26 December 2013

Art for Christmas (2): ‘Saint Stephen’
by Giotto di Bondone

Saint Stephen, by GIotto di Bondone

Patrick Comerford

This morning in the Calendar of the Church we remember the martyrdom of Saint Stephen [26 December]. It is an important that this day follows Christmas as reminder that there is a Cost of Discipleship, in the words of Dietrich Bonhoeffer, and that there can be no such thing has cheap grace.

My choice of a work of art for today, the second day of Christmas, is a painting of Saint Stephen by the great Florentine painter and architect GIotto di Bondone (1267-1337). Giotto painted this wood panel in tempera on ca 1320-1325. It measures 84 x 54 cm, and is in the Museo Horne in Florence.

This wood panel, which is in good condition, was originally part of a polyptych that is now scattered through several museums. The central panel of the Madonna is in the National Gallery of Art in Washington, and other panels can be seen in the Musée Jacquemart-André in Chaalis.

Giotto paid close attention to the transparency of the colours on this panel of Saint Stephen. These colours were applied with delicate brushstrokes that reveal Giotto’s awareness of the increasingly fashionable Gothic style.

Saint Stephen is dressed in a deacon’s dalmatic and carries a bound book. Although the tone is not worldly or courtly, there is a feeling that Giotto is challenging his contemporary, Simone Martini of Siena.

Dante regarded Giotto as the leading artist of his day. He is the first in a line of great artists who contributed to the Italian Renaissance, and he influenced Renaissance painters such as Masaccio, key figures in the High Renaissance, including Raphael and Michelangelo, and later the Pre-Raphaelites in Victorian England.

His work is marked by his clear, grave, simple solutions to the problems of representing space and the volume, structure, and solidity of three-dimensional forms, especially the human form. He got to the heart of events in Biblical and Church history so he could express their inner spiritual meaning in simple ways.

His frescoes of the Life of Saint Francis on the lower walls of the Upper Church of San Francesco in Assisi were probably paint in the mid-1290s, and mark the early work of Giotto.

His mosaic in Rome of the Navicella (ca 1300) was regarded as his most important work. But it is now cut-down and a shadowy echo of its former glory.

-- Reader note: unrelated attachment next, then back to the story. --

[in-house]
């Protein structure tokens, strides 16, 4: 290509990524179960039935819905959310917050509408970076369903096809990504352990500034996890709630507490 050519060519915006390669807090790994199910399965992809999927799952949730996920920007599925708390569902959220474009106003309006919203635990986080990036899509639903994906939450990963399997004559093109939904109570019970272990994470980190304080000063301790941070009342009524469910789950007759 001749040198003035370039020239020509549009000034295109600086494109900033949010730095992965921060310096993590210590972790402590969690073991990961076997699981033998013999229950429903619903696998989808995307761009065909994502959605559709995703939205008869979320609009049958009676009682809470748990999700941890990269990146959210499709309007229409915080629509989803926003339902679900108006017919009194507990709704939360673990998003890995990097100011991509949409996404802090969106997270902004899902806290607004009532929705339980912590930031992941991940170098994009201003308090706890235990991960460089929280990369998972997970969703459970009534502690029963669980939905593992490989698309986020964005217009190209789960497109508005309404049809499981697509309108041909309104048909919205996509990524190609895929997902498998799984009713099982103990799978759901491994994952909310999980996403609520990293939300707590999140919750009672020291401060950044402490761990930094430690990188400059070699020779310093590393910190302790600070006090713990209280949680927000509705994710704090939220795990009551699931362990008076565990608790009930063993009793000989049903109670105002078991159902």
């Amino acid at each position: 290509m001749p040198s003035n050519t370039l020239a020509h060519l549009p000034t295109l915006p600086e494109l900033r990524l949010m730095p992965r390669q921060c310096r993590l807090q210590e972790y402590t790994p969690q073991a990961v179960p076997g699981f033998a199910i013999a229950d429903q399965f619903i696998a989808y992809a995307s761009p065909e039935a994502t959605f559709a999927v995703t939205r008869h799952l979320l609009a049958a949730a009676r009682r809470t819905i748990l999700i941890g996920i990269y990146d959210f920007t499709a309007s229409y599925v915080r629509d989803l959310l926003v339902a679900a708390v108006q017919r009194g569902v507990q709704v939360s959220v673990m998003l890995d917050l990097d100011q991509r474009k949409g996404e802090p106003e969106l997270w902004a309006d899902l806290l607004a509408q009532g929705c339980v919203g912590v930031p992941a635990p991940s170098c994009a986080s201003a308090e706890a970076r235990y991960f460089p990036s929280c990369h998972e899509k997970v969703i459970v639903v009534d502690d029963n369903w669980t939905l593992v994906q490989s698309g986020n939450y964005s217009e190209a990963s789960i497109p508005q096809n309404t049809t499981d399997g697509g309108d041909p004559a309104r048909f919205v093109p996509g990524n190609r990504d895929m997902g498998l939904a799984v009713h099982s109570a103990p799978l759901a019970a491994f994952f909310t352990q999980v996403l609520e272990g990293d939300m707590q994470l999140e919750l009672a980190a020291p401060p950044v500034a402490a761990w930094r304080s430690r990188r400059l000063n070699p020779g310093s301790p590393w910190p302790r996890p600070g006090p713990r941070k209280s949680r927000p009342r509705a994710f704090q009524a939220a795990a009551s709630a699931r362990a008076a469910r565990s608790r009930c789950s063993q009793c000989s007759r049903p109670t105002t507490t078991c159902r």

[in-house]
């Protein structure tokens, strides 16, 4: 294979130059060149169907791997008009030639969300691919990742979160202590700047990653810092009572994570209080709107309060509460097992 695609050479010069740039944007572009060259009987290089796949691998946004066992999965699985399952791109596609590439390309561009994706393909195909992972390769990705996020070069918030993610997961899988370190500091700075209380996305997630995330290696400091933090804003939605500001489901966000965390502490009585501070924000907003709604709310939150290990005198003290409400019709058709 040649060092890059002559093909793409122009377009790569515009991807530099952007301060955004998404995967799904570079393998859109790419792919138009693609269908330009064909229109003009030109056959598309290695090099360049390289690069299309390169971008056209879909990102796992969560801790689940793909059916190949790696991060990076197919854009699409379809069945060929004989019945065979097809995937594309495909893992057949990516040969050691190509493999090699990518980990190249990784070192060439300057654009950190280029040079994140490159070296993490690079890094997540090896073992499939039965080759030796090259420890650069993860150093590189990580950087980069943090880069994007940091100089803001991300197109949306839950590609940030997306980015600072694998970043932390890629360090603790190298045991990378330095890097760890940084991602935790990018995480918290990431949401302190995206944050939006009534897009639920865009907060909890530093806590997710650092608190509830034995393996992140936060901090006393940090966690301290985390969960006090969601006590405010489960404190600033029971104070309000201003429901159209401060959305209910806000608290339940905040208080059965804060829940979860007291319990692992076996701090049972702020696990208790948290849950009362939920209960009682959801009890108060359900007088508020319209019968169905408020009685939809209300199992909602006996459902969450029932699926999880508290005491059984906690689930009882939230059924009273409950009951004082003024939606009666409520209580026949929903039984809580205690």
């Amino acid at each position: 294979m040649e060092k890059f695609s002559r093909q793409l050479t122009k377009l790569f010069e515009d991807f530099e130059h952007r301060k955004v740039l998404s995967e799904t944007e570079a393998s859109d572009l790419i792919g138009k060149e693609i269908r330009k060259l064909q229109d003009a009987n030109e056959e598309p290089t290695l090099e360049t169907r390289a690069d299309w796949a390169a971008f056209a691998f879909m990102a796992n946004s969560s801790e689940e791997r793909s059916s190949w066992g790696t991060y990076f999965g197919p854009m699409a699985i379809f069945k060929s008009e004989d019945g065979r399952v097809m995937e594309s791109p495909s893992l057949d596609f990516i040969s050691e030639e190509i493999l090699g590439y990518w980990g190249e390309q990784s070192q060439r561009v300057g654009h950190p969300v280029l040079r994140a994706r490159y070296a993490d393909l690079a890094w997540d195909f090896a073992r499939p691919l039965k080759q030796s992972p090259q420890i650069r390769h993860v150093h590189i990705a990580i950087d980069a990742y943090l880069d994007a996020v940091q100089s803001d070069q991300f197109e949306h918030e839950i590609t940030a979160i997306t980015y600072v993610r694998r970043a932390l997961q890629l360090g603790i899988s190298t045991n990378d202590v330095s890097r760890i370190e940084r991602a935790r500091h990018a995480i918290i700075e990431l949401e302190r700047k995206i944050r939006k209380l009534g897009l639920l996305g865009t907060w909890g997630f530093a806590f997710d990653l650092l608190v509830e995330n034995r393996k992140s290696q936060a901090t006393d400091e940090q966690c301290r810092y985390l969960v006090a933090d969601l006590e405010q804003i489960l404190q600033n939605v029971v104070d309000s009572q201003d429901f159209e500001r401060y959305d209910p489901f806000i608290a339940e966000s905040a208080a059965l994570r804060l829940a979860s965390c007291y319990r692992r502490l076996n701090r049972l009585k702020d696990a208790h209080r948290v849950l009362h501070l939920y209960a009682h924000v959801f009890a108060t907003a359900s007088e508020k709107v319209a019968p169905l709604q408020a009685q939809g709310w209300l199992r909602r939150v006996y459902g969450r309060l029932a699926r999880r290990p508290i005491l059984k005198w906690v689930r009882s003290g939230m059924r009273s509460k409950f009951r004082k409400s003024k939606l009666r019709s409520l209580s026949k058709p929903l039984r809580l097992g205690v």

His signed altarpieces include the Stigmatisation of Saint Francis (The Louvre, Paris), the Baroncelli Altarpiece (Santa Croce, Florence) and the polyptych of the Madonna and Saints (Pinacoteca Nazionale, Bologna). His other great works include the Ognissanti Madonna (The Uffizi, Florence), the Dormition of the Virgin (Berlin) and a Crucifix in Santa Maria Novella, Florence.

But his greatest masterpiece must be the frescoes in the Arena Chapel, Padua (ca 1304-1313), depicting scenes from the lives of Saint Joachim and Saint Anne and the Virgin Mary, and from the Life and Passion of Christ. These frescoes are unsigned and undocumented, as are his Life of Saint Francis and his Lives of Saint John Baptist and Saint John the Evangelist in the Bardi and Peruzzi Chapels and in Santa Croce, Florence.

The Campanile or “Giotto’s Tower” at the cathedral or duomo in Florence (Photograph: Patrick Comerford)

In the last years of his life, Giotto was commissioned to design the Campanile or “Giotto’s Tower” at the cathedral or duomo in Florence. He died in Florence in January 1337, and may have been buried in duomo, although other sources, he was buried in the Church of Santa Reparata. He is represented among the many statues outside the Uffizi.

When he died, he had only finished the lower floor of the bell tower with its marble external revetment: geometric patterns of white marble from Carrara, green marble from Prato and red marble from Siena. But this work made Giotto, along with Brunelleschi and Alberti one of the founding fathers of Italian Renaissance architecture.

Tomorrow: ‘The Vision of Saint John the Evangelist on Patmos,’ by Correggio.

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